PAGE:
The Royal Air Force Technical Training Command billeted staff at RAF Brampton (then known as Brampton Park) whilst the Command HQ was located at Brampton Grange, a large house that dates back to 1773.[6] In 1955, Brampton Park became RAF Brampton and units began to be located there rather than just personnel.[5][7] Units included the Central Reconnaissance Establishment, which was formed at Brampton in January 1957.[8]

In 1953, JARIC (UK) was established[9] and it moved, in 1956, with other elements to the recently formed RAF Brampton.[10] JARIC stayed at Brampton for 57 years with various name changes before departing RAF Brampton for RAF Wyton in 2013.

In 1955, RAF Wyton was granted the Freedom of the Borough of Huntingdon and 40 years later, this privilege was extended to the staff at RAF Brampton.[11]

In June 1977, the Support and Training Commands were unified to form RAF Support Command at Brampton.[12] Support command occupied a large building in the centre of the base that caught fire in October 1985. Staff were moved to empty families' quarters on the base and contingencies were implemented;[13] when Air Marshal Sir John Sutton was appointed Commander in January 1986, he was faced with a burnt out HQ which would eventually cost £10 million to fix.[14] On 1 April 1994, Support Command was combined with Personnel and Logistics staff to form Personnel and Training Command (at RAF Innsworth) and RAF Logistics Command at RAF Brampton.[15]

Originally, RAF Brampton, RAF Wyton and RAF Henlow were separate stations. However, in the mid-1990s, with the closure of RAF Logistics Command then at Brampton, and the cessation of operational flying from Wyton, the two stations amalgamated to become Brampton Wyton. Henlow joined the group in 2001, and brought with it RAF Stanbridge, to produce the largest station in terms of both geography and number of personnel in the RAF. The station stretches from Brampton and Wyton, around 7 miles (11 km) apart, in the north, southwards around 30 miles (48 km) to Henlow, and then westwards some 20 miles (32 km) (towards Leighton Buzzard) to Stanbridge.

However, in 2009, an MoD review decided that Brampton was surplus to requirements[16] because a new intelligence centre (DIFC) would be built at nearby RAF Wyton.[17] The tri-station amalgamation was disbanded on 2 April 2012 and RAF Brampton was renamed Brampton Camp, losing its status as a RAF station and coming under the control of Joint Forces Command and RAF Wyton.[18]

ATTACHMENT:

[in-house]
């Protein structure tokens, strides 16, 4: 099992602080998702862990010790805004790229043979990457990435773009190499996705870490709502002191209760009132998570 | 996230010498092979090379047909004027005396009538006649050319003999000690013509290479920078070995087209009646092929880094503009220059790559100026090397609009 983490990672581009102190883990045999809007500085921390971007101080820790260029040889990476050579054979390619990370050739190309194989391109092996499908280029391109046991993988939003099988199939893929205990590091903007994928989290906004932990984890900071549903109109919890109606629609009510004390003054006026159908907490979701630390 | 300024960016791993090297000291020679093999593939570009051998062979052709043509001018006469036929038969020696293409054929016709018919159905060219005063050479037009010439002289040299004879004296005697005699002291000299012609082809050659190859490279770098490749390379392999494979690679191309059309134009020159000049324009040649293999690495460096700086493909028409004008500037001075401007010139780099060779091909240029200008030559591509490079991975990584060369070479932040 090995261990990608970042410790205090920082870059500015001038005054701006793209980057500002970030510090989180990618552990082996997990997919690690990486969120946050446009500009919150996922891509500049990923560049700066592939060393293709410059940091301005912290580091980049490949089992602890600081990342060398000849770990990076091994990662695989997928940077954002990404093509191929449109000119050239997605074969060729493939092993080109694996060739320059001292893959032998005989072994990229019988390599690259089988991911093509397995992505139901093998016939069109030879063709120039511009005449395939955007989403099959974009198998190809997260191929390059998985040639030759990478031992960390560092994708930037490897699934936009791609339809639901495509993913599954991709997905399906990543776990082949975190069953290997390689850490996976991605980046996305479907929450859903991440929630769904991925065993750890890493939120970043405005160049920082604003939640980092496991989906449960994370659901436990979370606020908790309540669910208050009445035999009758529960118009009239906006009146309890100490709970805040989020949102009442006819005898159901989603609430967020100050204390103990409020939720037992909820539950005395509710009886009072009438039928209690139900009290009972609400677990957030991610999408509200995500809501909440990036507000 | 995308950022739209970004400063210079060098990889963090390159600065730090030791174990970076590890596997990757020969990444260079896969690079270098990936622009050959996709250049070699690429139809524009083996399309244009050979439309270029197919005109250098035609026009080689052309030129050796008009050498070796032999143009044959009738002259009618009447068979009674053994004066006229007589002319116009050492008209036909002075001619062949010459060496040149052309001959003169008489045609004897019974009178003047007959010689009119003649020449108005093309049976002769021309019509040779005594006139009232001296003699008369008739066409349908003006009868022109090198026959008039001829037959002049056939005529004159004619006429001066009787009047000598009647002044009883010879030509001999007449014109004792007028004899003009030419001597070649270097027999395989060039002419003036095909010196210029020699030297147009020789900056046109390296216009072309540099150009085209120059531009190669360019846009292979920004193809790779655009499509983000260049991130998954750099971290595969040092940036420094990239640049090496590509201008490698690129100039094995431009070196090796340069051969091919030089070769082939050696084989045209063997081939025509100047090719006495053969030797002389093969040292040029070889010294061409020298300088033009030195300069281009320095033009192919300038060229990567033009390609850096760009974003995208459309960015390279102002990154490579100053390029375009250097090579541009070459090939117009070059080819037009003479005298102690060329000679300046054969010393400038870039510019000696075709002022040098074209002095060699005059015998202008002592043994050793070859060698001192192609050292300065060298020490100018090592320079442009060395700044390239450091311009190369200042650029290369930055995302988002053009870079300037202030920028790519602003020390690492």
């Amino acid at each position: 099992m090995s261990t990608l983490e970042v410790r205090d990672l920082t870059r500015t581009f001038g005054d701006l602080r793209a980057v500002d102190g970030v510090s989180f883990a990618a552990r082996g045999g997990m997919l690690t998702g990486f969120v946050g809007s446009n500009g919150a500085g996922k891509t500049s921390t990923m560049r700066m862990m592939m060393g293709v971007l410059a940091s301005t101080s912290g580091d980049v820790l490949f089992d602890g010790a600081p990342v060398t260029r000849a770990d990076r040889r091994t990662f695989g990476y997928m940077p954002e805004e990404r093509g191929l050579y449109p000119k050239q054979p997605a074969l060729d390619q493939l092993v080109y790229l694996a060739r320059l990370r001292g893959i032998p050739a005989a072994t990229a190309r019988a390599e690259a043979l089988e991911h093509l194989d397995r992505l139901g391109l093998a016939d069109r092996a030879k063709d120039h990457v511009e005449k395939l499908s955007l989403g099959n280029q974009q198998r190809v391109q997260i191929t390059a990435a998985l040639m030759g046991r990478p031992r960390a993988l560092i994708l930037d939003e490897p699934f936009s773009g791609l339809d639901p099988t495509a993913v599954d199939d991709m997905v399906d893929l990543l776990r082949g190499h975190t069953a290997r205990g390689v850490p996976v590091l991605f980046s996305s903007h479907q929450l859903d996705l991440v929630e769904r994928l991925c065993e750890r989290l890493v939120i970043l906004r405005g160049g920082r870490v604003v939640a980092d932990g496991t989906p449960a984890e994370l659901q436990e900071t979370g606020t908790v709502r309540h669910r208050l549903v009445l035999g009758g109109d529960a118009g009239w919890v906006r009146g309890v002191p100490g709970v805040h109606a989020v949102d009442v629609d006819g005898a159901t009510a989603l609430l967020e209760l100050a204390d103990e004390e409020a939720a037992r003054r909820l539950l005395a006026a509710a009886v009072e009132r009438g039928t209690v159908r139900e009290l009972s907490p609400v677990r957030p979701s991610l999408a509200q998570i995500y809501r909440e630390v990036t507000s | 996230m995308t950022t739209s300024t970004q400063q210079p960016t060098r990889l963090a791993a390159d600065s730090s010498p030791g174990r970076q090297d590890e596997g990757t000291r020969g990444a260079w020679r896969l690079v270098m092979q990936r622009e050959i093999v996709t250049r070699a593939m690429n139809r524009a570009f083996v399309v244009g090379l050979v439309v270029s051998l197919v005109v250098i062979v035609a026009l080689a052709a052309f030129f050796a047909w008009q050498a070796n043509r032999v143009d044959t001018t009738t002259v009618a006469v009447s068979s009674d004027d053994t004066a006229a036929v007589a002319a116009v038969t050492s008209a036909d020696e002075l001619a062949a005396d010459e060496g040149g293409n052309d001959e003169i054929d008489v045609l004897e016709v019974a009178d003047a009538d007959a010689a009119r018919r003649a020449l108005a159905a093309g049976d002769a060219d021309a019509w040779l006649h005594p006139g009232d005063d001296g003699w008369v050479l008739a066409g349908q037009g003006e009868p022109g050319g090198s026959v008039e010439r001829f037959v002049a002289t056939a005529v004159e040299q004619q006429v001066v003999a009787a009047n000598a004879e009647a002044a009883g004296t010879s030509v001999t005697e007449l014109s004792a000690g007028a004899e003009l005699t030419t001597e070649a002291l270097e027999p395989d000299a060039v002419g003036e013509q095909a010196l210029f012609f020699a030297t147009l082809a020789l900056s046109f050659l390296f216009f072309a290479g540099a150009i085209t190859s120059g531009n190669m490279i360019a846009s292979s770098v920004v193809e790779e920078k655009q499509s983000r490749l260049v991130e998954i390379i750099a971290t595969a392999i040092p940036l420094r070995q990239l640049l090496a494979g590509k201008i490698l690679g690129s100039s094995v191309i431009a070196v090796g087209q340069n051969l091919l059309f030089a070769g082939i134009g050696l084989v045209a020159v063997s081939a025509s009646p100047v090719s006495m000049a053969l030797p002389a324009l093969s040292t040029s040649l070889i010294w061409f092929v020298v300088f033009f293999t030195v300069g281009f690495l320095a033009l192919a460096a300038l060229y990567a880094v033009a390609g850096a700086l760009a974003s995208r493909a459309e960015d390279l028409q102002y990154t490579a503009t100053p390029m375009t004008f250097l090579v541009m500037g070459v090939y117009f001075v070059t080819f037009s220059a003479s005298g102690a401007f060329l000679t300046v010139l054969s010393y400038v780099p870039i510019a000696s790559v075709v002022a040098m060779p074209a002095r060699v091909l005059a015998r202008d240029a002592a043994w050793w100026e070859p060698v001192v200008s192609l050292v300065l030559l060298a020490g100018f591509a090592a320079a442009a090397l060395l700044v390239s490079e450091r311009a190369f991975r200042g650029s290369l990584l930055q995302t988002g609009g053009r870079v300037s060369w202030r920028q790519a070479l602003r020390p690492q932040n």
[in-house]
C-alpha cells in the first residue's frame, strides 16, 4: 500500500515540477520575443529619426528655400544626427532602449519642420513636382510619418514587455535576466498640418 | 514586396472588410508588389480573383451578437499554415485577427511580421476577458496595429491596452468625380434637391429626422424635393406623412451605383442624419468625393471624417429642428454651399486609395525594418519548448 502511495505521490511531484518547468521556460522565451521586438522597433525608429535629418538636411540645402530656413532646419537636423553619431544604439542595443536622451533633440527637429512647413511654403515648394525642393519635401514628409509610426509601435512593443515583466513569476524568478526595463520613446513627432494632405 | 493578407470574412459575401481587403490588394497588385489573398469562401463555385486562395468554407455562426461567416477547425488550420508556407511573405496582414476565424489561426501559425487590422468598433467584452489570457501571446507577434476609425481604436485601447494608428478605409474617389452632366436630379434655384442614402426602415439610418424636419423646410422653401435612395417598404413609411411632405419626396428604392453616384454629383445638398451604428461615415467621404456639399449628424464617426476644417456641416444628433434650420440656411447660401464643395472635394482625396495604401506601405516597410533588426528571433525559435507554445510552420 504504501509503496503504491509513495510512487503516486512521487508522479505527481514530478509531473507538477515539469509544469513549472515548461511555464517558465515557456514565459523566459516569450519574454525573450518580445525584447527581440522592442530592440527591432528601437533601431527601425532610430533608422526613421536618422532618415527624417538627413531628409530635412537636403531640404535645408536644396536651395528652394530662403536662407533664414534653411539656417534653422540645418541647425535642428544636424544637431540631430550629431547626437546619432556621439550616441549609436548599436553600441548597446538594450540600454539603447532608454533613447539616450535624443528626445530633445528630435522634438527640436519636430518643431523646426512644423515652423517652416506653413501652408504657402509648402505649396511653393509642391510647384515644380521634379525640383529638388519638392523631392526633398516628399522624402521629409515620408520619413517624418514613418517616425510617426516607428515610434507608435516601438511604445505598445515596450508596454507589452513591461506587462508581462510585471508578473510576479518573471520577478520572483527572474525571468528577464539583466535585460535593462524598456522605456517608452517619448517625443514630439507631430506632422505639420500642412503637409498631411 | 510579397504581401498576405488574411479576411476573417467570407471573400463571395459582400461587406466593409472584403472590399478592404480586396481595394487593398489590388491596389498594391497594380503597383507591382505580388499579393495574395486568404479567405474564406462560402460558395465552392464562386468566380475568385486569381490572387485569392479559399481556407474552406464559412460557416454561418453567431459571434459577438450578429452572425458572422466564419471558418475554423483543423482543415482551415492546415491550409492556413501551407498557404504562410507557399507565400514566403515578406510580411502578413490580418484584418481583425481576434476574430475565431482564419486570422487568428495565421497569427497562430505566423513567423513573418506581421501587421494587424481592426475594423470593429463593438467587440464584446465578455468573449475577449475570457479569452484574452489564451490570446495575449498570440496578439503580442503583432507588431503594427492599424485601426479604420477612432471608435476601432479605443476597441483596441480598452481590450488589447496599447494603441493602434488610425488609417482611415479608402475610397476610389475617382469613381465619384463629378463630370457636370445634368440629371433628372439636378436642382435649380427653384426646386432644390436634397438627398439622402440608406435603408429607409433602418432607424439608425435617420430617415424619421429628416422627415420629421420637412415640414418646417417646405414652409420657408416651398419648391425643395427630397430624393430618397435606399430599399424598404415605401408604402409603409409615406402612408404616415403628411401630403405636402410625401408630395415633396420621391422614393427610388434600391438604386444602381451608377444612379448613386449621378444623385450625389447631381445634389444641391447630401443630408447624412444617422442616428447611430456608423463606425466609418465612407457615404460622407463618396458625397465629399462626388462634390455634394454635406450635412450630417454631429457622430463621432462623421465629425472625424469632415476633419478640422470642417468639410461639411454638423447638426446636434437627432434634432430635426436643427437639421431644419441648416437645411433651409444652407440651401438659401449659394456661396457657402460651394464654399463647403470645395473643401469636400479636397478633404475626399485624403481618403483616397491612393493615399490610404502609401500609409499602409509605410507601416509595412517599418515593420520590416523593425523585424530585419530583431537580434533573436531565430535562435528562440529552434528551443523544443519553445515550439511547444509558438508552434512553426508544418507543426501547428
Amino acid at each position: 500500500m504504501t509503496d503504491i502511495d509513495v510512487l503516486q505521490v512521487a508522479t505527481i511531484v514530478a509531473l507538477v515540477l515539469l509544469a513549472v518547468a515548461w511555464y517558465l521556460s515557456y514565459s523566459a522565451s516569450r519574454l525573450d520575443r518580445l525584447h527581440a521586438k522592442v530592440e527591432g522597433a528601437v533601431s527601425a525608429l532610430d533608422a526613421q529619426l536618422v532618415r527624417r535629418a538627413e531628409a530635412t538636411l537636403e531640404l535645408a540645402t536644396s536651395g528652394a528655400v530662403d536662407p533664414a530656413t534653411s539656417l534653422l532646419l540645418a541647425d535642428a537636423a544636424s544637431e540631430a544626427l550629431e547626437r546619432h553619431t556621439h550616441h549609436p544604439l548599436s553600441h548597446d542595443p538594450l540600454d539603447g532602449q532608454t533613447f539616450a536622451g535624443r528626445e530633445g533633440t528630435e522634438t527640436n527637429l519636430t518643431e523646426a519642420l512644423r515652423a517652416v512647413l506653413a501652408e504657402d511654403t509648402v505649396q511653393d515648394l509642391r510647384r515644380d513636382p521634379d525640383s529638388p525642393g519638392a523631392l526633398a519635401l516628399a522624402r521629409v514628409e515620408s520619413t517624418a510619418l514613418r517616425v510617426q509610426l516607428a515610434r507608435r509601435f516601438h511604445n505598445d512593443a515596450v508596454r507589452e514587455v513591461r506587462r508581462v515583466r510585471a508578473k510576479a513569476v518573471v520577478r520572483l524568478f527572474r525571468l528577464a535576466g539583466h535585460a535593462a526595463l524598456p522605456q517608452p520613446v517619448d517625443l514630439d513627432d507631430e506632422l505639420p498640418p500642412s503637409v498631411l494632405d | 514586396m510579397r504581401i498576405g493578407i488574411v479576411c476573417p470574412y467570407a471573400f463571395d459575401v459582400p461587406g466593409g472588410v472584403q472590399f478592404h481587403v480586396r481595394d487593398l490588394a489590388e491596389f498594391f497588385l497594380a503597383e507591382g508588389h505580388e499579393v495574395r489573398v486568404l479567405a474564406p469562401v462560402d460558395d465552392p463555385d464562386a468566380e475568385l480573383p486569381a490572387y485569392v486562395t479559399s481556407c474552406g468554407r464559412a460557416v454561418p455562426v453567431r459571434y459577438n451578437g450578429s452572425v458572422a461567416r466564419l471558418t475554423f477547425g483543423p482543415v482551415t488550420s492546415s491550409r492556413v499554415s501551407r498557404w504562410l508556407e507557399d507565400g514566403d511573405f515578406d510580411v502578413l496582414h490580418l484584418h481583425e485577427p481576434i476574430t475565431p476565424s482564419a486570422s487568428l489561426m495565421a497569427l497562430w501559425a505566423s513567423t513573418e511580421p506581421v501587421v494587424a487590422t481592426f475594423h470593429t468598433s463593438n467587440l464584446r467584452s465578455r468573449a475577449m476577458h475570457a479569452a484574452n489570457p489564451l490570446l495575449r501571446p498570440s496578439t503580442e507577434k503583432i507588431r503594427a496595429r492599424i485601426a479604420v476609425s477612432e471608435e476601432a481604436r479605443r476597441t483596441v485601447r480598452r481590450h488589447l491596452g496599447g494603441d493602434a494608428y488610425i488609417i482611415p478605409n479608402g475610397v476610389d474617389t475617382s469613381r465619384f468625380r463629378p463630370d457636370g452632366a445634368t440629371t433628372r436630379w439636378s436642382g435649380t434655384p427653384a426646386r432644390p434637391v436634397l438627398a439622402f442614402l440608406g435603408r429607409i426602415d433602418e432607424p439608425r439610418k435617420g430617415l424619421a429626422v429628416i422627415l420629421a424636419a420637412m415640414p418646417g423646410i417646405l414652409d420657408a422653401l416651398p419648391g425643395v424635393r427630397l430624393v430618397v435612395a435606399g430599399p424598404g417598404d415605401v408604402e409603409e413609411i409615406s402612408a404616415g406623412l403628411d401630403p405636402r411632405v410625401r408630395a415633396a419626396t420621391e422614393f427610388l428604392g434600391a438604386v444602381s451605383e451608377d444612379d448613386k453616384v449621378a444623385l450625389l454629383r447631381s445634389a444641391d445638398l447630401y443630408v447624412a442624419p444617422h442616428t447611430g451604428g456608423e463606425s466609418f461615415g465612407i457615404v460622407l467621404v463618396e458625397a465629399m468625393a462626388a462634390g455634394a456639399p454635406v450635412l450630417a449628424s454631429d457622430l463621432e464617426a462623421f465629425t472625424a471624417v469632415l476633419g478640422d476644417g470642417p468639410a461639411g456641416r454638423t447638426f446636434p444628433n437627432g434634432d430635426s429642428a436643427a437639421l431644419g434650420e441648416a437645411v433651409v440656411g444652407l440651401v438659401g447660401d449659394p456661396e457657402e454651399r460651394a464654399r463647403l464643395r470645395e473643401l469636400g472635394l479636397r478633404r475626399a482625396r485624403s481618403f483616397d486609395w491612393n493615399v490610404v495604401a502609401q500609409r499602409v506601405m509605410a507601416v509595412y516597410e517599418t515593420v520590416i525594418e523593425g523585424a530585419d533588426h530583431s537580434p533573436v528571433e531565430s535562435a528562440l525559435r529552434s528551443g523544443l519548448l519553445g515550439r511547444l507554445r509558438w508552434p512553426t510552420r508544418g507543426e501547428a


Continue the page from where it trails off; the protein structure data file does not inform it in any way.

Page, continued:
Closure[edit]

In March 2012, the gate guardian – a McDonnell Douglas F-4 Phantom II aircraft with tail number XT914 – was removed from RAF Brampton and transported to Wattisham airfield in Suffolk.[19] The Phantom had previously flown in two of the squadrons based at what was RAF Wattisham (No. 56 Squadron RAF and No. 74 Squadron RAF) in the 1980s and 90s.[20] It had been a gate guardian at RAF Leeming, North Yorkshire until 1997 when it was moved to Brampton.

The station closed at the end of 2013[21] with large scale demolition of the buildings taking place in 2016 and into 2017. The site is being cleared to make way for housing[22] but some of the buildings and trees on the site are protected. There are plans for between 400 and 500 homes on the site.[23] Military housing was kept on the site for a further three years with a gradual rundown until all staff were transferred to RAF Wyton.[24] The 95 homes left at Brampton were then bought up by a company who rent them out.[25] Controversially, the Brampton Park Little Theatre on the base was approved for demolition in 2014.[26][27] The building had been used as a cinema since the 1950s and had also been available to the general public to provide shows at despite being on a military base. Support to keep the theatre had come from Joanna Lumley and Ian McKellen, but along with other non-listed buildings on the base, it was demolished.[24][28]

Airfield[edit]